Metric approach to limit operators III

This is a continuation of my posts on the Spakula-Willett paper Metric approach to limit operators (see part I and part II).  In this post I will talk about “lower norm witnesses” on spaces with property A.  (This is quite close to what is done in my earlier post here, though using direct geometric tools rather than the functional analysis tricks I suggested, which only work in the Hilbert space case.)  Then in the next post I will talk about the “condensation of singularities” argument that completes the proof.

So at this point the authors have defined the “operator spectrum” of a band dominated operator on a space \( X\), and they have the theorem that a BDO is Fredholm if and only if the operators in its spectrum are uniformly invertible.  What remains – the “Big Question” – is to remove the uniform invertibility hypothesis.

Recall the definition of the lower norm of an operator \(A\):

\[ \nu(A) = \inf \{ \|A\xi\| : \|\xi\| = 1 \}. \]

(Throughout this post I shall assume that we are working on the Hilbert space \(\ell^2(X)\): this already includes the essential ideas.)  An inequality such as \(\nu(A)\le \alpha\) is of course proved by exhibiting, for each \(\delta>0\), a nonzero vector \(\xi\) such that

\[ \|A\xi\| \le (\alpha+\delta)\|\xi\|; \]

such a \(\xi\) is called a \(\delta\)-witness to the inequality.  If, in addition, \(\xi\) is supported within some ball of radius \(s\) we say it is a \( (\delta,s) \)-witness to the inequality \(\nu(A)\le \alpha\).   If the inequality is true, then for each \(\delta>0\) there is \(s>0\) such that there is a \((\delta,s)\)-witness to it.  This is trivial.  What is much deeper is the uniform control provided by property A:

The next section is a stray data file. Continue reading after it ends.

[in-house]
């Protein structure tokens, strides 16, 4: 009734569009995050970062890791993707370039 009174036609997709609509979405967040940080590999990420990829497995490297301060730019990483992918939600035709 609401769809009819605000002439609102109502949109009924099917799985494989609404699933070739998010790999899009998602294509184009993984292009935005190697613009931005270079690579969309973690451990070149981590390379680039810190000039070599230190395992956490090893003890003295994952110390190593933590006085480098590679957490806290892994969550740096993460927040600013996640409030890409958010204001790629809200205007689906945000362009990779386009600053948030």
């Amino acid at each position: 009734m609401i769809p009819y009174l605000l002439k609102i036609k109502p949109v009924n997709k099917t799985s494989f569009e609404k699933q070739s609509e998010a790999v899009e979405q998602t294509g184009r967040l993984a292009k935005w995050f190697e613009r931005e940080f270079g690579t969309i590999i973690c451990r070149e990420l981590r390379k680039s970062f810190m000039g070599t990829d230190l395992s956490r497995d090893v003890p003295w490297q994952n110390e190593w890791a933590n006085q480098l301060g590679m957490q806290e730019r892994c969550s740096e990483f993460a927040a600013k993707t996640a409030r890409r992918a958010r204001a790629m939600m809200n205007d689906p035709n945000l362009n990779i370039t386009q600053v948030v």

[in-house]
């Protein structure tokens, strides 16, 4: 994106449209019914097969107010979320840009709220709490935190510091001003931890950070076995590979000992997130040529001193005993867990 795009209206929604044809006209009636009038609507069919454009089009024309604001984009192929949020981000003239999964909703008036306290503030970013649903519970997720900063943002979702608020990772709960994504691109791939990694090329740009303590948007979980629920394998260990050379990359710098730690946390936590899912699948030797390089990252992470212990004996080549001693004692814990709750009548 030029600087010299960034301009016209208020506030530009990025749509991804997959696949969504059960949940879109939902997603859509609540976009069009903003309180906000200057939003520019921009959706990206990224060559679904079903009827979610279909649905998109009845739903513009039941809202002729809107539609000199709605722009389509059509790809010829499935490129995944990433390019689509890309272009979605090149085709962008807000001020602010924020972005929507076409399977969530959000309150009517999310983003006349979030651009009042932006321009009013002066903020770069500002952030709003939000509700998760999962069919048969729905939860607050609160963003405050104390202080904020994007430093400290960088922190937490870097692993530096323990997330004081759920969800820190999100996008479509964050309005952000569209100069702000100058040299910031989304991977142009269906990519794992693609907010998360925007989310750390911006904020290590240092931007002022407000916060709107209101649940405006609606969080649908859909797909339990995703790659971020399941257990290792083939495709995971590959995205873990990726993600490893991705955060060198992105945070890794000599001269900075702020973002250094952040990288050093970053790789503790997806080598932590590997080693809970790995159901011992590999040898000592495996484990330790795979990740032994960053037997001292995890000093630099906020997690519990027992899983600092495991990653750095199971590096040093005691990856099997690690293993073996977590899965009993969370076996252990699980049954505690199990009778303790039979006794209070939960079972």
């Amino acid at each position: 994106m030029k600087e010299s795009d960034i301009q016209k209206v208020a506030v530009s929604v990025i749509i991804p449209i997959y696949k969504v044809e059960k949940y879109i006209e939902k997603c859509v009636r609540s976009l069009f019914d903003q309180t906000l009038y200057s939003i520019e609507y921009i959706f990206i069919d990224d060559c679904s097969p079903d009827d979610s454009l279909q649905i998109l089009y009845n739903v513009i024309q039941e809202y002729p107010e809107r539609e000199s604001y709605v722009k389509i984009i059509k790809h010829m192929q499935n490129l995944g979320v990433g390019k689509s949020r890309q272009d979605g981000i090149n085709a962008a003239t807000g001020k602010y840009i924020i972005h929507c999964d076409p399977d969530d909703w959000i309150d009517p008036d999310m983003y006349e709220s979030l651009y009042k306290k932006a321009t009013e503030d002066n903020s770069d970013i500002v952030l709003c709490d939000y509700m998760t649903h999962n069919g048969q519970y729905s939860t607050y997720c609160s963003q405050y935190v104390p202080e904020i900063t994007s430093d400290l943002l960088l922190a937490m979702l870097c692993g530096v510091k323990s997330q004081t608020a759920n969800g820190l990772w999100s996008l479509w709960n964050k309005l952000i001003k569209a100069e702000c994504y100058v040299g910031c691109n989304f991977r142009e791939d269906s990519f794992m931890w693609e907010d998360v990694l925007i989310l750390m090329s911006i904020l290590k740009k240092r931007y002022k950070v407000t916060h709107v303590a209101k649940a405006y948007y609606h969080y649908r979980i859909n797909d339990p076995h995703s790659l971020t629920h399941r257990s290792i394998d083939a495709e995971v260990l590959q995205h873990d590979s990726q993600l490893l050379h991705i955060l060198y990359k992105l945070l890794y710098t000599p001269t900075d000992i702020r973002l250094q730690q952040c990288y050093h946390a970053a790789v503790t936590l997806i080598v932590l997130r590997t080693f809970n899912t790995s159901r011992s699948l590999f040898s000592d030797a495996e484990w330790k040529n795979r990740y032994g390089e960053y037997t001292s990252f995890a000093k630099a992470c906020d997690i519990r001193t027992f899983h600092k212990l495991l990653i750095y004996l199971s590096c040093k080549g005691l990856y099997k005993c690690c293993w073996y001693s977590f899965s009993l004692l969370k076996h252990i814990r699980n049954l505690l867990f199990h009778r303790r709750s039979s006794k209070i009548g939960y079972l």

Proposition (7.5 in Spakula-Willett) Suppose that \(X\) has the metric sparsification property (equivalent to property A).  Then for all positive \(\delta, r, M\) there is a positive \(s\) such that every operator \(A\) with propagation at most \(r\) and norm at most \(M\) has a \((\delta,s)\)-witness to its lower norm (that is, to the true inequality \(\nu(A)\le\nu(A)\)).

Proof  By definition of the lower norm, there is \(\xi\neq 0\) such that \( \|A\xi\| \le \left( \nu(A) + \delta/2\right) \|\xi\|\).  Apply the metric sparsification property to the Borel measure whose mass at each \(x\in X\) is \( |\xi(x)|^2\).  This gives the following: for each \(c<1\) (we’ll choose \(c\) in a moment) there is \(s>0\), depending only on \(c\) and not on \(\xi\), for which we can find a subset \(\Omega\) of \(X\) such that:

  • \(\Omega\) supports most of the mass of \(\xi\): specifically, \( \sum_{x\in\Omega} |\xi(x)|^2 \ge c \|\xi\|^2\);
  • \(\Omega\) is a disjoint union of “components” – subsets \(\Omega_j\), \(j=1,2,\ldots\),  that have diameter \(\le s\) and are mutually separated by distance at least \(2r+1\).

Let \(\xi_j\), \(j=1,2,\ldots\), be the restriction of \(\xi\) to \(\Omega_j\) and let \(\xi_0\) be what’s left, that is the restriction of \(\xi\) to the complement of \(\Omega\).  Note that \(\xi_0\) is small, its norm being at most \( (1-c)^{1/2} \) times the norm of \(\xi\).  I claim that one of the \(\xi_j\) is the desired witness.

To see this, pretend for a moment that \(\xi_0\) is actually zero.   Because of the propagation condition, the \(A\xi_j\) have disjoint supports.  Therefore we have

\[ \|\xi\|^2 = \sum_j \|\xi_j\|^2, \qquad \|A\xi\|^2 = \sum_j \|A\xi_j\|^2, \]

and since \( \|A\xi\| \le \left( \nu(A) + \delta/2\right) \|\xi\|\) it follows that one of the \(\xi_j\) must satisfy the same inequality and must therefore be a \((\delta/2,s)\)-witness to the lower norm.  Of course our assumption that \(\xi_0=0\) is not completely accurate but correcting for this just introduces a small error term on the right hand side which can be absorbed by the remaining \(\delta/2\) if we make \(c\) close enough to 1.   This completes the proof.

In the final post I will explain how this lower norm estimate allows one to solve the “Big Question”.


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